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Blog post summary: Test Shapes by Martin Fowler

In his post, “On the Diverse And Fantastical Shapes of Testing“, Martin Fowler talks about the Test Pyramid and Test Trophy, but concludes that the proportions suggested by each are much less important that writing fast, reliable, expressive tests with clear boundaries.


Pyramid vs Trophy

Fowler’s post start by talking about how the general consensus on tests has moved from the Test Pyramid he documented back in 2012:

To more of a Test Trophy:

(As coined by Kent Dodds)

No definitive definitions of unit and integration tests

Fowler goes on to argue that the discussions around such models are “rendered opaque” by the fact that there are widely varying definitions of the terms unit and integration tests.

Some of the definitions include:

  • Unit tests test code in isolation, while integration tests how works with code developed separately).
  • “Mockist” or “Solitary” unit tests refers to a style of unit tests where any collaborating object are replaced with a Test Double, such as a mock, (I previously wrote about Test Doubles).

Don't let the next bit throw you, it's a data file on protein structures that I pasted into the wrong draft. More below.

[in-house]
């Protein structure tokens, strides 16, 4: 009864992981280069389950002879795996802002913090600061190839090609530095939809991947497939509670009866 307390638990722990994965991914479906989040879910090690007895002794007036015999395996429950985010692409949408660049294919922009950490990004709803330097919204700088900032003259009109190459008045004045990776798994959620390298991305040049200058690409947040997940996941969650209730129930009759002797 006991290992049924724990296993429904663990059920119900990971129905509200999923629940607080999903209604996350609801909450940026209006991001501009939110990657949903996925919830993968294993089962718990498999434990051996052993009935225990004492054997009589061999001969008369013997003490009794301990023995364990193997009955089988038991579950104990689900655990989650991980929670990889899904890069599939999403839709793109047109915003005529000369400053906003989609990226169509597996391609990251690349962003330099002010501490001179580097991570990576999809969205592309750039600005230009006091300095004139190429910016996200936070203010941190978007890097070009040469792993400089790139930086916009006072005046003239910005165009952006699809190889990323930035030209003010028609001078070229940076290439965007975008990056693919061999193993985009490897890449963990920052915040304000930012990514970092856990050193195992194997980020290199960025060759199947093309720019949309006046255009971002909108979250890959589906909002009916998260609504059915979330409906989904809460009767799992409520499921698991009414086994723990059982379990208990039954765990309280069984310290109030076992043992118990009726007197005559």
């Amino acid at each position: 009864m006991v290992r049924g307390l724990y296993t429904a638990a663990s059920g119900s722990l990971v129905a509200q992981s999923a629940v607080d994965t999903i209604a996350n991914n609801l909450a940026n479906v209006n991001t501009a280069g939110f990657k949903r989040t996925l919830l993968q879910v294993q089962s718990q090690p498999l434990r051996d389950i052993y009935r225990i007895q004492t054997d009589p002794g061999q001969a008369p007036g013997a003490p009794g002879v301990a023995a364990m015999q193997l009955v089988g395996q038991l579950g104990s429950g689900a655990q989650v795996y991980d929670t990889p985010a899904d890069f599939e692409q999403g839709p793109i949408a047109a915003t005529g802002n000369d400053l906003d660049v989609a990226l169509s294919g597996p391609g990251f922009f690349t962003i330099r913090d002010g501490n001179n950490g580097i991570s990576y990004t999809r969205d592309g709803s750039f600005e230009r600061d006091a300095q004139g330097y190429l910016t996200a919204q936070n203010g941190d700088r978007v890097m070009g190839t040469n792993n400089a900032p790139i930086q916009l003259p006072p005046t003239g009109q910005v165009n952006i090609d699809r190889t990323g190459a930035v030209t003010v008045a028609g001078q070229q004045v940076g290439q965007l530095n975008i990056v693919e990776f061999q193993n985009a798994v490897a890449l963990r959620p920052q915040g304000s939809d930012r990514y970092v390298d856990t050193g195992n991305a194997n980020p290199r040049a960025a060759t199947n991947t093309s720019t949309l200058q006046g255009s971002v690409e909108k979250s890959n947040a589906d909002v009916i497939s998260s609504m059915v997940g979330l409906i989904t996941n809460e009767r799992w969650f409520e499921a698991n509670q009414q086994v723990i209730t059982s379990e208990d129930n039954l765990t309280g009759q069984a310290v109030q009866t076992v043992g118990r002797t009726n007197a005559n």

• “Classic” or “Sociable” unit tests refers to a style of unit tests where the tested unit relies on other units to fulfill its behavior.

So, you can see there is much rom for confusion. In particular, the concept of “Sociable” unit tests seems remarkably similar to some definitions of integration tests.

On a side note, in a previous post, I defined as:

“A unit test is a piece of code that executes a specific functionality (‘unit’) in the code, confirms the behavior or result is as expected and determines if code is ‘fit for use’”

Kent Beck’s writing suggests a different angle, suggesting who write the tests is a key component, with unit test being written by developers as part of their day-to-day work, as opposed to a separate testing team.

The most important point

The article finishes with two key points:

  1. The lack of agreed definitions mean that “when anyone starts talking about various testing categories, dig deeper on what they mean”.
  2. The definitions themselves, or the proportion of one type of test versus another (as suggested by pyramid and trophy) is perhaps not that important. Instead, the important thing is writing expressive tests that establish clear boundaries, run quickly and reliably, and only fail for useful reasons.


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